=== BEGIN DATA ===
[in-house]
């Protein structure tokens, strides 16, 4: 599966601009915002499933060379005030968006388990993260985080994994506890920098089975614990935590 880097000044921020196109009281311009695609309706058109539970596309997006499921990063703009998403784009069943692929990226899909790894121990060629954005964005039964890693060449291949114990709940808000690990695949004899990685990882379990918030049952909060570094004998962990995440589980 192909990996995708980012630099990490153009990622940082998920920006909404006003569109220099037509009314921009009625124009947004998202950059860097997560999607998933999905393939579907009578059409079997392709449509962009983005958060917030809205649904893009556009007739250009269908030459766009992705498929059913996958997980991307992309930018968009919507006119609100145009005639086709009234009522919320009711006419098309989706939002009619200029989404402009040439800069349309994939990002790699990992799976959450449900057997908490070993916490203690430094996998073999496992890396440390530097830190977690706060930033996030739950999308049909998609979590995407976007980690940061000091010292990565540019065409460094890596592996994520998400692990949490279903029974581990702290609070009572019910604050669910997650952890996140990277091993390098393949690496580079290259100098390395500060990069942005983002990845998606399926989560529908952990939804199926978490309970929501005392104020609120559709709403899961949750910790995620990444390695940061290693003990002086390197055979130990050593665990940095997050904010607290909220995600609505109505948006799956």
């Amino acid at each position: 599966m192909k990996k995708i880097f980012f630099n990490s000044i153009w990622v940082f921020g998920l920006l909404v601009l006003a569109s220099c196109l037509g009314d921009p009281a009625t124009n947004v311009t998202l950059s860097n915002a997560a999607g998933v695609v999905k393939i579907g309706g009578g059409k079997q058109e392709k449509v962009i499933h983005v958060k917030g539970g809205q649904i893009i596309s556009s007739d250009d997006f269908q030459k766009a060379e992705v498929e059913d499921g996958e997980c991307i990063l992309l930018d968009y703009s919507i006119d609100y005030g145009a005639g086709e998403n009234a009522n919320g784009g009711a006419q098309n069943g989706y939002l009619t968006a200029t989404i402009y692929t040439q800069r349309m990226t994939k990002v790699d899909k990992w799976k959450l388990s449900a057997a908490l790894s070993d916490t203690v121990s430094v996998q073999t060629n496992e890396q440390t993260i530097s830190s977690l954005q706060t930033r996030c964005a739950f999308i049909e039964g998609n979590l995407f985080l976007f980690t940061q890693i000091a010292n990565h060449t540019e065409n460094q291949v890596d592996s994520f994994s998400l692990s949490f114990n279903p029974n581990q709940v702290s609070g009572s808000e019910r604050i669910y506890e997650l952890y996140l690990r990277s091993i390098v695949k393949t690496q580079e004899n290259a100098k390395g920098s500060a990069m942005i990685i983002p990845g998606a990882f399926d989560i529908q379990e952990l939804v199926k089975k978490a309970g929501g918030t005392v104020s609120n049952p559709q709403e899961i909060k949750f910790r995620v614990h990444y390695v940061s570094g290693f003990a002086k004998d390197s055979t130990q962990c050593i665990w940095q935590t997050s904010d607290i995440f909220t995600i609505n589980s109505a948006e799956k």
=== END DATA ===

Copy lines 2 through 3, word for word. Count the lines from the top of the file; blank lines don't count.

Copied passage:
């Protein structure tokens, strides 16, 4: 599966601009915002499933060379005030968006388990993260985080994994506890920098089975614990935590 880097000044921020196109009281311009695609309706058109539970596309997006499921990063703009998403784009069943692929990226899909790894121990060629954005964005039964890693060449291949114990709940808000690990695949004899990685990882379990918030049952909060570094004998962990995440589980 192909990996995708980012630099990490153009990622940082998920920006909404006003569109220099037509009314921009009625124009947004998202950059860097997560999607998933999905393939579907009578059409079997392709449509962009983005958060917030809205649904893009556009007739250009269908030459766009992705498929059913996958997980991307992309930018968009919507006119609100145009005639086709009234009522919320009711006419098309989706939002009619200029989404402009040439800069349309994939990002790699990992799976959450449900057997908490070993916490203690430094996998073999496992890396440390530097830190977690706060930033996030739950999308049909998609979590995407976007980690940061000091010292990565540019065409460094890596592996994520998400692990949490279903029974581990702290609070009572019910604050669910997650952890996140990277091993390098393949690496580079290259100098390395500060990069942005983002990845998606399926989560529908952990939804199926978490309970929501005392104020609120559709709403899961949750910790995620990444390695940061290693003990002086390197055979130990050593665990940095997050904010607290909220995600609505109505948006799956």
């Amino acid at each position: 599966m192909k990996k995708i880097f980012f630099n990490s000044i153009w990622v940082f921020g998920l920006l909404v601009l006003a569109s220099c196109l037509g009314d921009p009281a009625t124009n947004v311009t998202l950059s860097n915002a997560a999607g998933v695609v999905k393939i579907g309706g009578g059409k079997q058109e392709k449509v962009i499933h983005v958060k917030g539970g809205q649904i893009i596309s556009s007739d250009d997006f269908q030459k766009a060379e992705v498929e059913d499921g996958e997980c991307i990063l992309l930018d968009y703009s919507i006119d609100y005030g145009a005639g086709e998403n009234a009522n919320g784009g009711a006419q098309n069943g989706y939002l009619t968006a200029t989404i402009y692929t040439q800069r349309m990226t994939k990002v790699d899909k990992w799976k959450l388990s449900a057997a908490l790894s070993d916490t203690v121990s430094v996998q073999t060629n496992e890396q440390t993260i530097s830190s977690l954005q706060t930033r996030c964005a739950f999308i049909e039964g998609n979590l995407f985080l976007f980690t940061q890693i000091a010292n990565h060449t540019e065409n460094q291949v890596d592996s994520f994994s998400l692990s949490f114990n279903p029974n581990q709940v702290s609070g009572s808000e019910r604050i669910y506890e997650l952890y996140l690990r990277s091993i390098v695949k393949t690496q580079e004899n290259a100098k390395g920098s500060a990069m942005i990685i983002p990845g998606a990882f399926d989560i529908q379990e952990l939804v199926k089975k978490a309970g929501g918030t005392v104020s609120n049952p559709q709403e899961i909060k949750f910790r995620v614990h990444y390695v940061s570094g290693f003990a002086k004998d390197s055979t130990q962990c050593i665990w940095q935590t997050s904010d607290i995440f909220t995600i609505n589980s109505a948006e799956k």